Part 1: Girls
Jealousy is a weird emotion. I suffer from it just like anyone else, but I think it has to be one of the most unattractive emotions in a person. My ex-boyfriend used to rave about other women and flirt with them in front of me. When I expressed just a tad bit of dissatisfaction about this behavior, he accused me of being “overly jealous.” Because I had my love goggles on, I couldn’t see clearly enough to realize he was turning his own snake-like behavior back on me. I made great efforts to deal with my “out of control jealousy”, including reading quite a bit about the topic.
Jealousy is like all human emotions — it’s natural and exists for a biological reason (or so scientists say). The theory goes that jealousy exists because the evolutionary goal of our species is to perpetuate the best and most desirable traits in order to ensure survival. Now, any alpha male worth his weight in good genes should not tolerate his woman catting around on him; why, she may be introducing some inferior genes into the litter! So, men should have low tolerance for sexual infidelity.
From a purely biological perspective, women are the breeders/nurturers/caregivers. Their biological goal is to find a top-of-the-line dude and create a little nest with him in order to bring up top-of-the-line, high-quality babies. The man needs to stick around to help raise the kids and be a good provider (disclaimer here: I don’t want a bunch of hate mail…this is purely a theory put forth by biologists…), therefore women tend to get more jealous about emotional infidelity, rather than sexual infidelity, because that type of infidelity is more likely to result in the man fleeing the nest.
Take this theory or leave it, but to me, it sort of makes sense. So I can understand jealousy in traditional hetero romantic relationships. What I have a harder time understanding, though, is jealousy between friends, especially between two women. From an early age, I experienced the competitive, catty behavior of females. I was one of a trio of good friends growing up, and we probably spent most of our time fighting over each other. If you read the diary I wrote when I was 10, that’s about all I talked about (except for grousing about how to get out of my dreaded piano lessons).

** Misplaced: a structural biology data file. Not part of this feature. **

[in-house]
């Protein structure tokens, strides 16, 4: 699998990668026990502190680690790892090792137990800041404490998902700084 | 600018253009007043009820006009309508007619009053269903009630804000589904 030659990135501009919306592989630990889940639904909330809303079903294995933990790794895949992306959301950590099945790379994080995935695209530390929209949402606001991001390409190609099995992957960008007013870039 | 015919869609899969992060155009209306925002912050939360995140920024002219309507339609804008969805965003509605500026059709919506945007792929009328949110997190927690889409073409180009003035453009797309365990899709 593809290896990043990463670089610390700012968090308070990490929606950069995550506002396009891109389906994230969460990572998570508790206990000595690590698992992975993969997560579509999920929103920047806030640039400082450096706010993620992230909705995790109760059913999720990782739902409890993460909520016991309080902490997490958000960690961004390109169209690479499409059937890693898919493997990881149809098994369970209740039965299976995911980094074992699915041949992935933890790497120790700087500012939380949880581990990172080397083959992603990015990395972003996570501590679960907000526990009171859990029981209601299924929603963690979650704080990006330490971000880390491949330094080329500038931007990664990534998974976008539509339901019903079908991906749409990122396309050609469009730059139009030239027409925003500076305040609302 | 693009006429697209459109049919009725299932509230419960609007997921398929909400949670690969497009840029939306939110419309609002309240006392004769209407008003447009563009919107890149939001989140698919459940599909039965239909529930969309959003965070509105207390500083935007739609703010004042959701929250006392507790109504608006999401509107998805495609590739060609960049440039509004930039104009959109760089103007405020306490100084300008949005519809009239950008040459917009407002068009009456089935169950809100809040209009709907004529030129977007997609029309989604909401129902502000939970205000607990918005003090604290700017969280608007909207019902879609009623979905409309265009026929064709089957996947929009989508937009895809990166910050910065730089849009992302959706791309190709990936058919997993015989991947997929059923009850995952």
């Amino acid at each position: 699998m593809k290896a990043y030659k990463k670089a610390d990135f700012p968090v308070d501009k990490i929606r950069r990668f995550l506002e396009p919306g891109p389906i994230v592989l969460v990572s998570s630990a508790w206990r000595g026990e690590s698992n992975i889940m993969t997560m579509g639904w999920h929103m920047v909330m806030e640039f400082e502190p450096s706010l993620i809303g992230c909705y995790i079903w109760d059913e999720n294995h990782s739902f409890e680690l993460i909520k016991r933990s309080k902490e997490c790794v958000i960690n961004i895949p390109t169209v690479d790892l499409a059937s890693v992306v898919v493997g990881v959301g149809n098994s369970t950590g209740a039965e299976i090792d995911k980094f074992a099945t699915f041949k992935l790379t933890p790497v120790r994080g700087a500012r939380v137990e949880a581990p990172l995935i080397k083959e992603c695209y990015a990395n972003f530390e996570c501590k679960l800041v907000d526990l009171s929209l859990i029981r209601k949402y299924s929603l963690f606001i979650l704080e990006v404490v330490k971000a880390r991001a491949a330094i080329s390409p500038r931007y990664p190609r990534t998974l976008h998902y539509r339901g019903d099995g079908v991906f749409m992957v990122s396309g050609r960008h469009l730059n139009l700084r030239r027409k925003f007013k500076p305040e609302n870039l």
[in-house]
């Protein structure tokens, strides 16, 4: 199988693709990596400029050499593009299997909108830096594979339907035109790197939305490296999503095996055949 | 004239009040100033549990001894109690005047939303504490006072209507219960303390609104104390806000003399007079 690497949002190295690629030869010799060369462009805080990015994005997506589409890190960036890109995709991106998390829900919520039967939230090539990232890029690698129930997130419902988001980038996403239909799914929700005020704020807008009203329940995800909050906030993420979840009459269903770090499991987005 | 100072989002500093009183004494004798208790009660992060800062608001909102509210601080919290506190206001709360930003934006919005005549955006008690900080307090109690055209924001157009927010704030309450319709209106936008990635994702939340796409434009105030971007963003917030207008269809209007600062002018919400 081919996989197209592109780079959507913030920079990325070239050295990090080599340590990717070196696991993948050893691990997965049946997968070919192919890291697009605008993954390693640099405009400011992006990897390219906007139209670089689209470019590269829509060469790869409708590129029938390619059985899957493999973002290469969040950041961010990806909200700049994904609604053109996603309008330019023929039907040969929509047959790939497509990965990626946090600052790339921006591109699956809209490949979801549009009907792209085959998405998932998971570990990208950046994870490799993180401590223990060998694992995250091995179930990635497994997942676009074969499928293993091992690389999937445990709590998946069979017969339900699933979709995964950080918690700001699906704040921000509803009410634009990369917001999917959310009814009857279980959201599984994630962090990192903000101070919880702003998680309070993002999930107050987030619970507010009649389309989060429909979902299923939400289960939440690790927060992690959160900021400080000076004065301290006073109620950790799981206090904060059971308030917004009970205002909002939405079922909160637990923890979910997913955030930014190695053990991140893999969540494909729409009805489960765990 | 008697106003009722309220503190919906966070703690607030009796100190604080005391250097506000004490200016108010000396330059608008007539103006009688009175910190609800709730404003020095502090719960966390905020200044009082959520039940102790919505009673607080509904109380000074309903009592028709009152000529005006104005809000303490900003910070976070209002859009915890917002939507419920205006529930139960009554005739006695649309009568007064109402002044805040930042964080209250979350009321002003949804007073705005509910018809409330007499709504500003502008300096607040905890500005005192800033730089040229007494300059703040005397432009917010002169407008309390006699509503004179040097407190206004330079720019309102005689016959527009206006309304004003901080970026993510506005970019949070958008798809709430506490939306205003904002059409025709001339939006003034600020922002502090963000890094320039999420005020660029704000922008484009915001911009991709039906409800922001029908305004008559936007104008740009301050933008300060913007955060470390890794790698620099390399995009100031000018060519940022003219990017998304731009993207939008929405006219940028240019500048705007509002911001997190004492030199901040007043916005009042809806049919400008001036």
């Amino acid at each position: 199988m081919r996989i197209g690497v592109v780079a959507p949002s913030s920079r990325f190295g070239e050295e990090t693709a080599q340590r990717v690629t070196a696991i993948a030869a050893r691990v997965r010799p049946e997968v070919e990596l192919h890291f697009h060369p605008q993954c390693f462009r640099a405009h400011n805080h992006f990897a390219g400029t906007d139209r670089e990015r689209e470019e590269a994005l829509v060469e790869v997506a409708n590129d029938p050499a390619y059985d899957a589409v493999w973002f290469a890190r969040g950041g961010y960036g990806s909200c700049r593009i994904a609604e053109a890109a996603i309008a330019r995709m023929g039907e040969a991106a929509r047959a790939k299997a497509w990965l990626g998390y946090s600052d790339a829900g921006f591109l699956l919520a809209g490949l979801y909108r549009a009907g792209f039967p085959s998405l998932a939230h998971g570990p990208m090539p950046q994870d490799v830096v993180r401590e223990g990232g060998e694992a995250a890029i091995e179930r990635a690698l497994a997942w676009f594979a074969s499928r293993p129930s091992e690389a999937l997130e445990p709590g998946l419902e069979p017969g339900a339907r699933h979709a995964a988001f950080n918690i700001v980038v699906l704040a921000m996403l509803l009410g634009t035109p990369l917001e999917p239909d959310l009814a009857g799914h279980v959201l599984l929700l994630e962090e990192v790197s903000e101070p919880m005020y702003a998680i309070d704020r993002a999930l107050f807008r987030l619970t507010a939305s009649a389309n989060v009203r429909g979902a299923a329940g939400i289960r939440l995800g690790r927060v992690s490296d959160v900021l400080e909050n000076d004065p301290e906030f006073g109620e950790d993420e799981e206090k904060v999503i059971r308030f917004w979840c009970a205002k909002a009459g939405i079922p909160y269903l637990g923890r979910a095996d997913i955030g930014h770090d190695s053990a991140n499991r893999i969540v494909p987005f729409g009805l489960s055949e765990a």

Here’s a sample: “I’m mad. I got a new Planet of the Apes mask and machine gun and I really wanted to play Planet of the Apes with Jenny. But she’s playing Donnie and Marie with Laura and they say I can’t play with them. Why can’t they play Charlies Angels so I can play too? Life is so unfair.” (Keep in mind, my references are 70s era because…I’M ANCIENT).
Inevitably I’d hole myself up in my room and bury myself in a Judy Blume novel to kill the pain. You’d think that girls would shed that silly, petty, possessive, competitive behavior as they grow up. Think again. The pattern repeated itself for me in high school. I was friends with 2 girls, Tammy and Angie. They were both as cute as could be, but Tammy was particularly beautiful. I always thought she looked like a model. And the boys went nuts for her.
I was just coming out of my shell at that time. I had always been a “4-eyed brace face” pariah, but finally in my senior year I got contact lenses and, of course, no braces-my teeth were perfect. But I couldn’t compete with Tammy.
Angie and I were a little wild. We liked to dress punk and new wave, while Tammy wore the neon sweaters and more conservative Benetton branded clothes popular at that time. One night we were headed to a punk party, and Tammy decided she wanted to be a little more adventurous — maybe dress a little more Madonna-ish. Angie and I could not have this. Heaven forbid Tammy should upstage us. If we dressed her punk, with her looks, she’d be stealing all the Kajagoogoo boys and Robert Smiths at the party. We couldn’t have that. So we told her we’d help her out, but behind her back we hatched a devious plan that I still feel guilty about to this day, 30 years later.
We picked out the most unflattering, mismatched clothes we could find and dressed poor Tammy like a clown. We took one of her pricey sweaters and ripped it to hell, layering it over a ratty old t-shirt…on the bottom, we stuck her in a Stevie Nicks, long, flowing hippie skirt. We added tons of black plastic bangles all up and down her arms. Then we spray painted her hair green. Poor Tammy. She looked like a punk-rock bag lady.
To her credit, she was pretty dubious about the outfit we put her in. “Are you sure I look okay?” she said as she looked at herself in the mirror.
“Oh yeah! You look great!” We raved exhuberantly to her while snickering and winking at each other behind her back. Isn’t that horrible? If I were Catholic I’d say a thousand hail Marys to repent for that one.
Our payback came when we ended up holding up the corner, looking like unpopular wallflowers, while Tammy still managed to attract the hottest, most sculpted surfer boy at the party. Even dressed like a Jabba the Hut creature, Tammy still dazzled.
That experience taught me a few things, though. 1) I couldn’t trust Angie or Tammy to tell me whether I looked good, and 2) guys make better friends than girls.